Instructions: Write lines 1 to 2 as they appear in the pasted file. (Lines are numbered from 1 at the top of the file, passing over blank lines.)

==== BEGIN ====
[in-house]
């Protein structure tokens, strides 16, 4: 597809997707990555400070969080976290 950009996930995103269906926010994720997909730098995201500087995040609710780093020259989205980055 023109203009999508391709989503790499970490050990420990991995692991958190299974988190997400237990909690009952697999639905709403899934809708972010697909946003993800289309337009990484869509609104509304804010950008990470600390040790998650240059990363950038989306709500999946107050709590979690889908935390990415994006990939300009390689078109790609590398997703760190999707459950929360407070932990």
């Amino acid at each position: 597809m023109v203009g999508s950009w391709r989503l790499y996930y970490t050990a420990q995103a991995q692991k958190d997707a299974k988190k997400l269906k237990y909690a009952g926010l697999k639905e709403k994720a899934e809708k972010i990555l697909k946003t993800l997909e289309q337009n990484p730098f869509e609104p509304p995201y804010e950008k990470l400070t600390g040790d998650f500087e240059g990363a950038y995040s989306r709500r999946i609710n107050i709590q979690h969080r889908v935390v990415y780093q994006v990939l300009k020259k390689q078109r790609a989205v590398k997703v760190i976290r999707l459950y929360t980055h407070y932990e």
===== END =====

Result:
[in-house]
């Protein structure tokens, strides 16, 4: 597809997707990555400070969080976290 950009996930995103269906926010994720997909730098995201500087995040609710780093020259989205980055 023109203009999508391709989503790499970490050990420990991995692991958190299974988190997400237990909690009952697999639905709403899934809708972010697909946003993800289309337009990484869509609104509304804010950008990470600390040790998650240059990363950038989306709500999946107050709590979690889908935390990415994006990939300009390689078109790609590398997703760190999707459950929360407070932990």